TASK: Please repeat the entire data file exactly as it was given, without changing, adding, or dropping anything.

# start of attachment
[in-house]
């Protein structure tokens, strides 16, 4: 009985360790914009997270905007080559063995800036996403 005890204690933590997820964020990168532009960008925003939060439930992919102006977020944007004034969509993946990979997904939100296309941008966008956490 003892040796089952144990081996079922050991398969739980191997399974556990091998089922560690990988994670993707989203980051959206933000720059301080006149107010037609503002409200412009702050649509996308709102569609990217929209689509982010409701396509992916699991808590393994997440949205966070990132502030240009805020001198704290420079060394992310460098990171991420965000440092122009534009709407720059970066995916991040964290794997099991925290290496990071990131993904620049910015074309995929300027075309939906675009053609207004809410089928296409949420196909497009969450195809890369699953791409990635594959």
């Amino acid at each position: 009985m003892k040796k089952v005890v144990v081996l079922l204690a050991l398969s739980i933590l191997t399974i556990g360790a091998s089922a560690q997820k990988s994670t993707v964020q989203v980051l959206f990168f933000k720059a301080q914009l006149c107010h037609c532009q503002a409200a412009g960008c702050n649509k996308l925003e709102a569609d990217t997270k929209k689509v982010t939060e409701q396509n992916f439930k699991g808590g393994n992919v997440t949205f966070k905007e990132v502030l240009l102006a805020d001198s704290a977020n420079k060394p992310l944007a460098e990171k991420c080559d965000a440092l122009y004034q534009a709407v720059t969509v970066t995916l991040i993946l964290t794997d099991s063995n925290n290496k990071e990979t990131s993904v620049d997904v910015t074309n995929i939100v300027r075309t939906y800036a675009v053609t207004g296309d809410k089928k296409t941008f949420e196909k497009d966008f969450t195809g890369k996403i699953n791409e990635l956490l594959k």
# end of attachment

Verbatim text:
[in-house]
């Protein structure tokens, strides 16, 4: 009985360790914009997270905007080559063995800036996403 005890204690933590997820964020990168532009960008925003939060439930992919102006977020944007004034969509993946990979997904939100296309941008966008956490 003892040796089952144990081996079922050991398969739980191997399974556990091998089922560690990988994670993707989203980051959206933000720059301080006149107010037609503002409200412009702050649509996308709102569609990217929209689509982010409701396509992916699991808590393994997440949205966070990132502030240009805020001198704290420079060394992310460098990171991420965000440092122009534009709407720059970066995916991040964290794997099991925290290496990071990131993904620049910015074309995929300027075309939906675009053609207004809410089928296409949420196909497009969450195809890369699953791409990635594959």
């Amino acid at each position: 009985m003892k040796k089952v005890v144990v081996l079922l204690a050991l398969s739980i933590l191997t399974i556990g360790a091998s089922a560690q997820k990988s994670t993707v964020q989203v980051l959206f990168f933000k720059a301080q914009l006149c107010h037609c532009q503002a409200a412009g960008c702050n649509k996308l925003e709102a569609d990217t997270k929209k689509v982010t939060e409701q396509n992916f439930k699991g808590g393994n992919v997440t949205f966070k905007e990132v502030l240009l102006a805020d001198s704290a977020n420079k060394p992310l944007a460098e990171k991420c080559d965000a440092l122009y004034q534009a709407v720059t969509v970066t995916l991040i993946l964290t794997d099991s063995n925290n290496k990071e990979t990131s993904v620049d997904v910015t074309n995929i939100v300027r075309t939906y800036a675009v053609t207004g296309d809410k089928k296409t941008f949420e196909k497009d966008f969450t195809g890369k996403i699953n791409e990635l956490l594959k």